What is the difference between a CT and a PET-CT scan?


CT and PET-CT scans are very common procedures that doctors administer every day to help localize their examination and to provide the most thorough diagnosis. Both procedures contain varying, minimal risks but can provide huge benefits for patients that need a more in-depth examination and specialized treatment.

What is a CT scan?

A CT scan or a Computed Tomography scan is a medical procedure that uses x-ray radiation and fascinating computer technology to create cross-sectional images of the body’s organs and tissues. CT scans can also be called CAT or Computed Axial Tomography. CT scans take helical images of the examined part of the body which produces better 3-dimensional imaging. The better the image, the better the diagnosis your doctor can make. CT scans are particularly useful in the examination of tissues, cancer staging, and determining vascular disease.

What is a PET-CT scan?

A PET-CT scan or Positron Emission Tomography is a medical procedure similar to a CT scan but PET-CT scans are commonly used in determining the difference between healthy and diseased tissue. Using nuclear medicine these exams allow particular focus on oncological symptoms in the brain and heart as well as any vascular or tissue abnormalities.

What are the procedures like?

The biggest difference between a CT and a PET-CT scan is the machinations of the procedure. There are varying states of discomfort between both procedures, but both are relatively painless and easy to complete for any patient.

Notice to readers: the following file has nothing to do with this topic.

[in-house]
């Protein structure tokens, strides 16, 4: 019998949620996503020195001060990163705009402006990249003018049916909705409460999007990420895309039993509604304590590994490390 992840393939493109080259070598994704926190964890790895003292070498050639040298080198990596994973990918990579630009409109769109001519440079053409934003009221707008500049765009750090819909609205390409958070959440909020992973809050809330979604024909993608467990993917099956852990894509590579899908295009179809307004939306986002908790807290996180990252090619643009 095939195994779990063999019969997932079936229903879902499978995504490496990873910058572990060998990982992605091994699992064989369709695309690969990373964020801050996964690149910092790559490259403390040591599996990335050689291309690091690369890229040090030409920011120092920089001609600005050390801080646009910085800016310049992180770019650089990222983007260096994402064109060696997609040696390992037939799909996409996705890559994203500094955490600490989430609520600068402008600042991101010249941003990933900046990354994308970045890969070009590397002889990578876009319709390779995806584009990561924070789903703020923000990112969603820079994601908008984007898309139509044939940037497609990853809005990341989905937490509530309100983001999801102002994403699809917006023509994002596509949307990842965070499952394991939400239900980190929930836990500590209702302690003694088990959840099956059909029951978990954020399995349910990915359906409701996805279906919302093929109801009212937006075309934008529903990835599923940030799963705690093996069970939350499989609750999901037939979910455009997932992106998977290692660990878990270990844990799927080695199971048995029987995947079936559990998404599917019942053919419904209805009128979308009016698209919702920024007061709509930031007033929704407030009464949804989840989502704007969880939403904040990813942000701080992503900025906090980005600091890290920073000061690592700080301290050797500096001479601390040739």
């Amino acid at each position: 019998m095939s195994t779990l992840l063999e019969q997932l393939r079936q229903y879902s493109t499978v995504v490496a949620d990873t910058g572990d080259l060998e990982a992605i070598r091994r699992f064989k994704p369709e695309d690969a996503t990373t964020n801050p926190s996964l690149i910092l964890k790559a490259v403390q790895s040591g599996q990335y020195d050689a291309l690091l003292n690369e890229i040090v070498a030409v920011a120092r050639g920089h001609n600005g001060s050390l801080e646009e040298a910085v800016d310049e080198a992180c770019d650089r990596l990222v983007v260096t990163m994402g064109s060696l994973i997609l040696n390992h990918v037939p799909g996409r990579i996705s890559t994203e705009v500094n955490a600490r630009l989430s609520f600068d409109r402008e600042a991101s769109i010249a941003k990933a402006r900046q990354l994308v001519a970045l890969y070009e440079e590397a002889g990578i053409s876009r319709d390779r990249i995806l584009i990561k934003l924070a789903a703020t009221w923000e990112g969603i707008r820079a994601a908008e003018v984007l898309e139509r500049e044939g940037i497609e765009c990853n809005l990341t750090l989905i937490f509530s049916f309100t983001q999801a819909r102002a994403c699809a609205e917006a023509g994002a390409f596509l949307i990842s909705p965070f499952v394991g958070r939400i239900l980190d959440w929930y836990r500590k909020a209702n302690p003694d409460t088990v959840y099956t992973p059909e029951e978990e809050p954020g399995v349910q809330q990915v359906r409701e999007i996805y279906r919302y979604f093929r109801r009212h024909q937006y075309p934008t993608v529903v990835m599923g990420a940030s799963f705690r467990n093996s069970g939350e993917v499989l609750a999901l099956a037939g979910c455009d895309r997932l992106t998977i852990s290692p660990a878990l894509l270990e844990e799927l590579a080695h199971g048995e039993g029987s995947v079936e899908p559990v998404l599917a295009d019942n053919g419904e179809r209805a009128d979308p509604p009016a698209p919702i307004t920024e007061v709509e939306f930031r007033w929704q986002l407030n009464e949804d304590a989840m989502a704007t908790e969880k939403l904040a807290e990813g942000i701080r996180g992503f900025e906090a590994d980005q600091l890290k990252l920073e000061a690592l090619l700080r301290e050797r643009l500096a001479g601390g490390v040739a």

A CT machine looks like a large tire with the patient placed inside the “hole.” The patient is placed on the examination table and will be administered contrast material through the mouth or intravenously. The feet will be the first to enter into the machine and the body will be slowly moved into the chamber. The procedure lasts approximately 10-30 minutes. Patients typically report that they hear a slight whirring sound which is the machine rotating around them gathering imaging. The doctor will able to speak to you and you will be able to respond.

A PET-CT scan is similar to a CT scan in some ways but the biggest difference between the two is the instructions prior to the exam. Most doctors and facilities will request that a patient not eat at least 4 hours prior to the scan and to drink lots of water. The exam also lasts slightly longer at about 30-45 minutes. Contrast material is commonly used as well and will either be  administered through an IV or by inhalation. If the PET-CT scan is being administered because of possible heart disease, the patient will often be asked to perform a stress test. The body will be examined at rest and during exercise in efforts to determine any cardiovascular problems. You may also hear a buzzing or clicking sound during this procedure.

Which procedure is more painful?

Both procedures have a minimal amount of pain and discomfort. The most common complaint is concerning the IV injection site or a claustrophobic feeling. But the contrast material is necessary for properly determining the condition of tissues and veins as well as highlighting possible cancerous cells. Furthermore, the body moves through the machine. It only covers the area that will be examined — it does not encapsulate the entire body.

Are there any risks?